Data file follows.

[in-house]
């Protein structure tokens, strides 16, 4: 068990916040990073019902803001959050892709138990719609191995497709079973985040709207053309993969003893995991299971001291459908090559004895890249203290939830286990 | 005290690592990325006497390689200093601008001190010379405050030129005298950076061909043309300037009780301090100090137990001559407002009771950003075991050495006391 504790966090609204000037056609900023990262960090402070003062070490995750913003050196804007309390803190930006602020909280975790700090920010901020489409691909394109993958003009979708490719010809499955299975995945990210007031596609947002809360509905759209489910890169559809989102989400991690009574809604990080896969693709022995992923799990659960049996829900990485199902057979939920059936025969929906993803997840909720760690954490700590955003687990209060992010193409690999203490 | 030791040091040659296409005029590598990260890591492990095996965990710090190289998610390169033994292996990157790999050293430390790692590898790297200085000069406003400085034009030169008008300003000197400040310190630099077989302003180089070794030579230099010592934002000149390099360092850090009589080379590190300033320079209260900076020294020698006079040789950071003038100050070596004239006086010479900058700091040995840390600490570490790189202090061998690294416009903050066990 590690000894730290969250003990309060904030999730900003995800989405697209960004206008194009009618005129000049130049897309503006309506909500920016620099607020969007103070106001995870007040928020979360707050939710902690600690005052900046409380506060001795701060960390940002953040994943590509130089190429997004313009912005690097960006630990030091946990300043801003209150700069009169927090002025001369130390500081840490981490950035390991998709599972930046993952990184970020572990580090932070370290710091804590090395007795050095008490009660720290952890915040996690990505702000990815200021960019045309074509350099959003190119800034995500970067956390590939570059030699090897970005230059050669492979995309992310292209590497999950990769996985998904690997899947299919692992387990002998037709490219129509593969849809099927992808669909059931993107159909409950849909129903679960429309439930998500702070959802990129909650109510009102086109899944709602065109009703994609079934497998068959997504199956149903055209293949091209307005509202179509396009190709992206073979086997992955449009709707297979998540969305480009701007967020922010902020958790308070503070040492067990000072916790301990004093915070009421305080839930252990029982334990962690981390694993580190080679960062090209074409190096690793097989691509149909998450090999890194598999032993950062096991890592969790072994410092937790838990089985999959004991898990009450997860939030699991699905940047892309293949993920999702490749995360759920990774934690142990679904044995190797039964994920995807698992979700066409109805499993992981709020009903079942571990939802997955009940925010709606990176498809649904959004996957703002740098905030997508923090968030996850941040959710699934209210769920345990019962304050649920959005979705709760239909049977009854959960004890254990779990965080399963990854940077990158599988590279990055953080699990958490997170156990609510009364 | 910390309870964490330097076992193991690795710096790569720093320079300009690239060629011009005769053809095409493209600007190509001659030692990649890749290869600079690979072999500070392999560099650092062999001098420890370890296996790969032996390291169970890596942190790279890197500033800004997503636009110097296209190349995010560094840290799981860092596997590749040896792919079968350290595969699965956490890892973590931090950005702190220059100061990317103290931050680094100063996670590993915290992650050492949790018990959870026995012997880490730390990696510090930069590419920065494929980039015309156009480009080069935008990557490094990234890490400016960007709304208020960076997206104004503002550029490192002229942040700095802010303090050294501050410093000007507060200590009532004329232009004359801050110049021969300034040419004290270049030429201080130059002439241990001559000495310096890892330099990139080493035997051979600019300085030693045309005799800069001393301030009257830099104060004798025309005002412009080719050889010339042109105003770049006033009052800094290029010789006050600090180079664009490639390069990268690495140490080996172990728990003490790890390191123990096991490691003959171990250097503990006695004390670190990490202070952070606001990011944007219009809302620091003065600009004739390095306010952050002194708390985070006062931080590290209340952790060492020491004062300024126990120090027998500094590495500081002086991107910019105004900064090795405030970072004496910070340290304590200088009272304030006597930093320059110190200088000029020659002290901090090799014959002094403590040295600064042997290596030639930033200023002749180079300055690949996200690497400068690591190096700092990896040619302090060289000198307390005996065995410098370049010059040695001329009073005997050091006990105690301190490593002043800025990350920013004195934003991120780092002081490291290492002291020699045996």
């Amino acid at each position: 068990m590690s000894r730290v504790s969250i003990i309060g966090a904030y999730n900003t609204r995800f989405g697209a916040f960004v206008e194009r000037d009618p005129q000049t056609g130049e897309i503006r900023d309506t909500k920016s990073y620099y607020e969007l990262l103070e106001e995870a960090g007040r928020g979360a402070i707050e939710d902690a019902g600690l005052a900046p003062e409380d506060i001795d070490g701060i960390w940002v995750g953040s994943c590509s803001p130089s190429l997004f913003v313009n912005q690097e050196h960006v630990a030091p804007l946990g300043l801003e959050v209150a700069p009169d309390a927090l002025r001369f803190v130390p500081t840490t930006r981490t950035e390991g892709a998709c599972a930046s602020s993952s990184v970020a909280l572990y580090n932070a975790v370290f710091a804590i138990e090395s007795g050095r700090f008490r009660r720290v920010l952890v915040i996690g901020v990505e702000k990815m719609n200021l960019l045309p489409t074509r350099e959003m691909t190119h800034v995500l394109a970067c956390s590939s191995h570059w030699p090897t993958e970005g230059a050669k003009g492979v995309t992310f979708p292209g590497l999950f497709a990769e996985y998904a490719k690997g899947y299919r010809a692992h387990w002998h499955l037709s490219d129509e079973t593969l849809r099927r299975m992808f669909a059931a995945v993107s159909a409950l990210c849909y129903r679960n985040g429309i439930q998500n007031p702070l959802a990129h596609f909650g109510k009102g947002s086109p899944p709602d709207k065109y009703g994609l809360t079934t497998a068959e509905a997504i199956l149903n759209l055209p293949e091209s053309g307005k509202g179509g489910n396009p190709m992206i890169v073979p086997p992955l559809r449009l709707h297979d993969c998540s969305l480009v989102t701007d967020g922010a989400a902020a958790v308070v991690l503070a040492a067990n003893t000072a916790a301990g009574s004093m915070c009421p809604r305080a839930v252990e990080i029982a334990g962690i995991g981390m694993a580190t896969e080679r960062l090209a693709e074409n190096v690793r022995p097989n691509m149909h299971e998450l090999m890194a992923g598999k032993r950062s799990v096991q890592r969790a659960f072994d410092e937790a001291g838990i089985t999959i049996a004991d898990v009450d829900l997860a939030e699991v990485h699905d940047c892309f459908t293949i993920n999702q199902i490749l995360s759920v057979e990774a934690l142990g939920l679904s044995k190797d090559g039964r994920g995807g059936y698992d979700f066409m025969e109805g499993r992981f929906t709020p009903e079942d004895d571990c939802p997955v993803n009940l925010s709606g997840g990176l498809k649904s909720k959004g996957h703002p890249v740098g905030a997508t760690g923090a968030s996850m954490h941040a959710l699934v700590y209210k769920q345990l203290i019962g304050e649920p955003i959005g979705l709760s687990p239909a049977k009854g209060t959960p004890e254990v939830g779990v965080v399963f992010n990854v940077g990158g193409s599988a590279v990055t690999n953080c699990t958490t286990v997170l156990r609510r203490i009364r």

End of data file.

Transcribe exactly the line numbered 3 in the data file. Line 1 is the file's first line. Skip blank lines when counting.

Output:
């Amino acid at each position: 068990m590690s000894r730290v504790s969250i003990i309060g966090a904030y999730n900003t609204r995800f989405g697209a916040f960004v206008e194009r000037d009618p005129q000049t056609g130049e897309i503006r900023d309506t909500k920016s990073y620099y607020e969007l990262l103070e106001e995870a960090g007040r928020g979360a402070i707050e939710d902690a019902g600690l005052a900046p003062e409380d506060i001795d070490g701060i960390w940002v995750g953040s994943c590509s803001p130089s190429l997004f913003v313009n912005q690097e050196h960006v630990a030091p804007l946990g300043l801003e959050v209150a700069p009169d309390a927090l002025r001369f803190v130390p500081t840490t930006r981490t950035e390991g892709a998709c599972a930046s602020s993952s990184v970020a909280l572990y580090n932070a975790v370290f710091a804590i138990e090395s007795g050095r700090f008490r009660r720290v920010l952890v915040i996690g901020v990505e702000k990815m719609n200021l960019l045309p489409t074509r350099e959003m691909t190119h800034v995500l394109a970067c956390s590939s191995h570059w030699p090897t993958e970005g230059a050669k003009g492979v995309t992310f979708p292209g590497l999950f497709a990769e996985y998904a490719k690997g899947y299919r010809a692992h387990w002998h499955l037709s490219d129509e079973t593969l849809r099927r299975m992808f669909a059931a995945v993107s159909a409950l990210c849909y129903r679960n985040g429309i439930q998500n007031p702070l959802a990129h596609f909650g109510k009102g947002s086109p899944p709602d709207k065109y009703g994609l809360t079934t497998a068959e509905a997504i199956l149903n759209l055209p293949e091209s053309g307005k509202g179509g489910n396009p190709m992206i890169v073979p086997p992955l559809r449009l709707h297979d993969c998540s969305l480009v989102t701007d967020g922010a989400a902020a958790v308070v991690l503070a040492a067990n003893t000072a916790a301990g009574s004093m915070c009421p809604r305080a839930v252990e990080i029982a334990g962690i995991g981390m694993a580190t896969e080679r960062l090209a693709e074409n190096v690793r022995p097989n691509m149909h299971e998450l090999m890194a992923g598999k032993r950062s799990v096991q890592r969790a659960f072994d410092e937790a001291g838990i089985t999959i049996a004991d898990v009450d829900l997860a939030e699991v990485h699905d940047c892309f459908t293949i993920n999702q199902i490749l995360s759920v057979e990774a934690l142990g939920l679904s044995k190797d090559g039964r994920g995807g059936y698992d979700f066409m025969e109805g499993r992981f929906t709020p009903e079942d004895d571990c939802p997955v993803n009940l925010s709606g997840g990176l498809k649904s909720k959004g996957h703002p890249v740098g905030a997508t760690g923090a968030s996850m954490h941040a959710l699934v700590y209210k769920q345990l203290i019962g304050e649920p955003i959005g979705l709760s687990p239909a049977k009854g209060t959960p004890e254990v939830g779990v965080v399963f992010n990854v940077g990158g193409s599988a590279v990055t690999n953080c699990t958490t286990v997170l156990r609510r203490i009364r």